Tuesday, January 2, 2024
Year : 1, Issue : 18
Bangladesh is holding general elections on 7 January – the result already looks inevitable. With the main opposition parties boycotting the poll and many of their leaders jailed, the ruling Awami League is all set to be re-elected for a fourth straight parliamentary term.
The biggest of these opposition parties, the Bangladesh Nationalist Party (BNP), and its allies say they have no faith that Prime Minister Sheikh Hasina will hold a free and fair election. They called on her to step down and allow the polls to be held under a neutral interim government – a demand she rejected. So the candidates on the ballot will all be from the Awami League, its allies or independents.
A senior BNP leader Abdul Moyeen Khan told to the BBC, “Democracy is dead in Bangladesh. What we are going to see in January is a fake election”.
He echoes wider concerns that Sheikh Hasina has grown increasingly autocratic over the years. Critics question why the international community is not doing more to hold her administration to account. Her government flatly rejects accusations it is undemocratic.
Law Minister Anisul Huq told the BBC, “Elections are determined by the participation of the people to vote. There are many political parties, apart from the BNP taking part in this election”.
Bangladesh under Ms Hasina presents a contrasting picture. The Muslim-majority nation, once one of the world’s poorest, has achieved credible economic success under her leadership since 2009.
It’s now one of the fastest-growing economies in the region, even surpassing its giant neighbour India. Its per capita income has tripled in the last decade and the World Bank estimates that more than 25 million people have been lifted out of poverty in the last 20 years.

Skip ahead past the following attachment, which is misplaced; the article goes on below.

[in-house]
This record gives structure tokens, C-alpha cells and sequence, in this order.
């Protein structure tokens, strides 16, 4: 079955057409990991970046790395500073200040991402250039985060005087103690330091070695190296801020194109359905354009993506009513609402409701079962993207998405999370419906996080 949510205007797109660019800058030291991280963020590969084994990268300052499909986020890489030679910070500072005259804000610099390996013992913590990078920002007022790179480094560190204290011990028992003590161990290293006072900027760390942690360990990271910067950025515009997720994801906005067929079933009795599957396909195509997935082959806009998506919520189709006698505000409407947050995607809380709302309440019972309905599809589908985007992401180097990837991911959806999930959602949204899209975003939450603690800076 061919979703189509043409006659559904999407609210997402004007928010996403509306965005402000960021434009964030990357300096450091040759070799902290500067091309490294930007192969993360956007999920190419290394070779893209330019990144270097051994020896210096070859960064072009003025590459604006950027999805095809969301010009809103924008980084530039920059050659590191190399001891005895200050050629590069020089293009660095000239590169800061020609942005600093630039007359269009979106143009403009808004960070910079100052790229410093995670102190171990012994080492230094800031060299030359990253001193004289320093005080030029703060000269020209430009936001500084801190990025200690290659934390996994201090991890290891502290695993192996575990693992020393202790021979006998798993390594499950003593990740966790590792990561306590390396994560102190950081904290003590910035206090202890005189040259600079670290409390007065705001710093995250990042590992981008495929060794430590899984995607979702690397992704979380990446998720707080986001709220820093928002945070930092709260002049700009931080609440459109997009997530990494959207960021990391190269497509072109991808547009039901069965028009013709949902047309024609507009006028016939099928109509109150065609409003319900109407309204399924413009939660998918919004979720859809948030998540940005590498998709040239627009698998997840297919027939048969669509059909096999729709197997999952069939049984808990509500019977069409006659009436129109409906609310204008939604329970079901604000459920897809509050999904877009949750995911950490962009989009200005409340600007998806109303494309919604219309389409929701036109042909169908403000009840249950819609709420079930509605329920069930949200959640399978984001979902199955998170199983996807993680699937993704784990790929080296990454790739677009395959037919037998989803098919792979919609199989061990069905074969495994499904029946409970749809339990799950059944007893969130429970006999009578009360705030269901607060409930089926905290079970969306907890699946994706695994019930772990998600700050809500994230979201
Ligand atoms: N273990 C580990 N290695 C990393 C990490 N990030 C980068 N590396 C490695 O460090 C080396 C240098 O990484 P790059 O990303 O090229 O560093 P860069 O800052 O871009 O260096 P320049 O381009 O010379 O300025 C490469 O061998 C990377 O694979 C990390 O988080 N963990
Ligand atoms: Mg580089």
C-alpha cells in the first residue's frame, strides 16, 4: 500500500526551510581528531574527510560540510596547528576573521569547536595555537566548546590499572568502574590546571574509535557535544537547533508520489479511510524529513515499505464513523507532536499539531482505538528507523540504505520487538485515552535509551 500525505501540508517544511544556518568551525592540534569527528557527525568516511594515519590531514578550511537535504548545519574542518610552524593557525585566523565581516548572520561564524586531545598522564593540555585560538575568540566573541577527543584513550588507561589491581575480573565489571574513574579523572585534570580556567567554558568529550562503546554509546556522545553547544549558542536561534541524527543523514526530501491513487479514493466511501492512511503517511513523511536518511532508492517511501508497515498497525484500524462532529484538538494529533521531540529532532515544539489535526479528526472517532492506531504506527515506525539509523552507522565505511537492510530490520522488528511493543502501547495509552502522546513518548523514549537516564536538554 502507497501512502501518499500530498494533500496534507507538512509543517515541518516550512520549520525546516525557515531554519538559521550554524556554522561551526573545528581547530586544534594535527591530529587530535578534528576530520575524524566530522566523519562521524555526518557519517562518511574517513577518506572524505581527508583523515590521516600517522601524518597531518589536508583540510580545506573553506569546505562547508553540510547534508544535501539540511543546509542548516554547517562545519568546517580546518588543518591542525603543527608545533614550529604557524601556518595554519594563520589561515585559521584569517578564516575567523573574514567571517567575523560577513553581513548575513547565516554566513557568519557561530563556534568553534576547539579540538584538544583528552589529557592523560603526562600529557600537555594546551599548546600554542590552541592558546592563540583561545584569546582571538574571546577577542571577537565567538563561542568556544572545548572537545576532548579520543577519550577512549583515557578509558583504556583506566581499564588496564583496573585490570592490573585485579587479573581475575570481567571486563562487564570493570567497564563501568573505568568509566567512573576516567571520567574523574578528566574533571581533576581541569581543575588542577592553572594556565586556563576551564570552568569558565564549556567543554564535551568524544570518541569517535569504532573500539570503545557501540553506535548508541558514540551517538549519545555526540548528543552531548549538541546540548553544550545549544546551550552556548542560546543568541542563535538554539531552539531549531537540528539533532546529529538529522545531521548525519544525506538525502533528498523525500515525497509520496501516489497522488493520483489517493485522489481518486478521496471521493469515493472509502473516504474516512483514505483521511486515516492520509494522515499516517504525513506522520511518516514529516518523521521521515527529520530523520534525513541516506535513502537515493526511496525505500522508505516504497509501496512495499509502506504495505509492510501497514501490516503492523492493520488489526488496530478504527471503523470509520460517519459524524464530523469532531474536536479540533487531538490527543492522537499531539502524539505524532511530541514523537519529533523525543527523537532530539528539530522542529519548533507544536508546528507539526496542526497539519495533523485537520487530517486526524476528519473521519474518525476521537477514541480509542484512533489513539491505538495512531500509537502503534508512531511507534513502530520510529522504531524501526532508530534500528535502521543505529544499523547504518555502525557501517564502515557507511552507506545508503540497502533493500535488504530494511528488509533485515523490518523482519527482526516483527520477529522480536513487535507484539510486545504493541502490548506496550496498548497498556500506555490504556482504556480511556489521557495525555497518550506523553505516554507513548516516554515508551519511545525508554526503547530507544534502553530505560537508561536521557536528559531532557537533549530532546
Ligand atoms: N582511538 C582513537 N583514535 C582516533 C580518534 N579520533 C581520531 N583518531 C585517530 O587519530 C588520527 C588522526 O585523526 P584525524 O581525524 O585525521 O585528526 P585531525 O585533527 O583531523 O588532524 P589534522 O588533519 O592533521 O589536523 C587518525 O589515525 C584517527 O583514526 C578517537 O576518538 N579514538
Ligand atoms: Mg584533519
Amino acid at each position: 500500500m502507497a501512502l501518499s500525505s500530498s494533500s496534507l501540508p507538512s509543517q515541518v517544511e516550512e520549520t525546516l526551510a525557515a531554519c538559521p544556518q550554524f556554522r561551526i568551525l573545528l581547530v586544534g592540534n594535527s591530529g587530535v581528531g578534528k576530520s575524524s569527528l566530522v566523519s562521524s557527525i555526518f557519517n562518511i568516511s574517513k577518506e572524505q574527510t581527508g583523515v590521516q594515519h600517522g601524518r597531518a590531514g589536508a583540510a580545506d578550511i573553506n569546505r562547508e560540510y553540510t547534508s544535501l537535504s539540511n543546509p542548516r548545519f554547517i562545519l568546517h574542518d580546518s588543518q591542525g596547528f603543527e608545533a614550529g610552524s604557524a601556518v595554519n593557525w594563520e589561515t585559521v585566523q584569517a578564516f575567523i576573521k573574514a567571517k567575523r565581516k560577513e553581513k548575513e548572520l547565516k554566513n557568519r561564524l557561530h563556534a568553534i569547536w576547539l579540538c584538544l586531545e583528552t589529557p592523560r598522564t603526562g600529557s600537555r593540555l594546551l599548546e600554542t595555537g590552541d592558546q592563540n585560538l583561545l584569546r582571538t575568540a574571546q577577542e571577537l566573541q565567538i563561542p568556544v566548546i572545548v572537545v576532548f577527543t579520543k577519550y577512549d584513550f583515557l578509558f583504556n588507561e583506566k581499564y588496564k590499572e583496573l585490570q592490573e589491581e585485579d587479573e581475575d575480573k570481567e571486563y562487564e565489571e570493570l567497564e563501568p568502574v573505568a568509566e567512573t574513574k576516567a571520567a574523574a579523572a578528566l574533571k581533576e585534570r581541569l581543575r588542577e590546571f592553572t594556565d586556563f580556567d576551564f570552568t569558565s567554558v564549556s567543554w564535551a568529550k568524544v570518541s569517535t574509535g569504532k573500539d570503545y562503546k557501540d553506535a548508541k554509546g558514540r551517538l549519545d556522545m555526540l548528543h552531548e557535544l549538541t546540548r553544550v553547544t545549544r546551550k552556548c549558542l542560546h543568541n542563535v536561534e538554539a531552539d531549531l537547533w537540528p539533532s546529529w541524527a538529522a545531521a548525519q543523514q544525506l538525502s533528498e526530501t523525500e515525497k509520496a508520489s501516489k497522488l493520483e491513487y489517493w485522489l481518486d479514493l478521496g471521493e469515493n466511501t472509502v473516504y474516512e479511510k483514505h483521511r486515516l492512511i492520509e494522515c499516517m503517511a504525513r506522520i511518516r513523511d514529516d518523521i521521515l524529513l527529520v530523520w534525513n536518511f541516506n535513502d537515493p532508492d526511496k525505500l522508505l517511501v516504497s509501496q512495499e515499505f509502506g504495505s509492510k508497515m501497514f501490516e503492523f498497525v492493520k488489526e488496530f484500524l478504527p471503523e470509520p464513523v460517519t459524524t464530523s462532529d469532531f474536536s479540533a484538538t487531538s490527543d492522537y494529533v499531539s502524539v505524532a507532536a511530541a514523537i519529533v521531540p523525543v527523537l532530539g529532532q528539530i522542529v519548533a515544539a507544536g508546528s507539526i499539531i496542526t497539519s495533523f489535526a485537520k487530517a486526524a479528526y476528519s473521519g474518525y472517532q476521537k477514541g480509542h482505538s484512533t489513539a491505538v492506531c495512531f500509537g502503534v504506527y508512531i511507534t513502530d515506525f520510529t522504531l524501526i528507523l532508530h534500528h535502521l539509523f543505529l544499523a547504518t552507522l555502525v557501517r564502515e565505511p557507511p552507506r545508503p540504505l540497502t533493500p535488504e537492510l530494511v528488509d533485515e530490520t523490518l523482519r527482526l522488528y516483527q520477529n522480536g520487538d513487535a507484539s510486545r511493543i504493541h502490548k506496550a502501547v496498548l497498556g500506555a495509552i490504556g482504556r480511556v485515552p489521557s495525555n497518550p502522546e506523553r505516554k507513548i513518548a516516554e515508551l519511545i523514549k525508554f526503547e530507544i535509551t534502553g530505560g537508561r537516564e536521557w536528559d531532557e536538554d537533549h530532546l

Using the country’s own funds, loans and development assistance, Ms Hasina’s government has undertaken huge infrastructure projects, including the flagship $2.9bn Padma bridge across the Ganges. The bridge alone is expected to increase GDP by 1.23%.
But in the wake of the pandemic, Bangladesh has been struggling with the escalating cost of living. Inflation was around 9.5% in November.
Its foreign exchange reserves have dropped from a record $48bn (£38bn) in August 2021 to around $20bn now – not enough for three months of imports. Its foreign debt has also doubled since 2016.
Critics say economic success has come at the cost of democracy and human rights, and allege that Ms Hasina’s rule has been marked by repressive authoritarian measures against her political opponents, detractors and the media.
In August more than 170 global figures including former US president Barack Obama, Virgin Group founder Richard Branson and U2 lead singer Bono, wrote an open letter to Ms Hasina urging her to stop the “continuous judicial harassment” of Nobel laureate Muhammad Yunus.
And in recent months, many senior BNP leaders have been arrested, along with thousands of supporters following anti-government protests. But the government denies this.
However, the statistics show politically-motivated arrests, disappearances, killings and other abuses rising under Ms Hasina. Human Rights Watch recently called the arrests of opposition supporters a “violent autocratic crackdown” by the government.
This has been compounded by the systematic arrest and conviction of opposition leaders and supporters. Many argue that this has been deliberately done by the Awami League to cripple the BNP ahead of the poll.
A group of UN special rapporteurs also expressed alarm in November. “The weaponisation of the judicial system to attack journalists, human rights defenders and civil society leaders diminishes the independence of the judiciary and erodes fundamental human rights,” they said.
But the limited sanctions by the US have not improved the overall human rights situation in Bangladesh. That’s why some politicians are calling for tougher action by Western nations.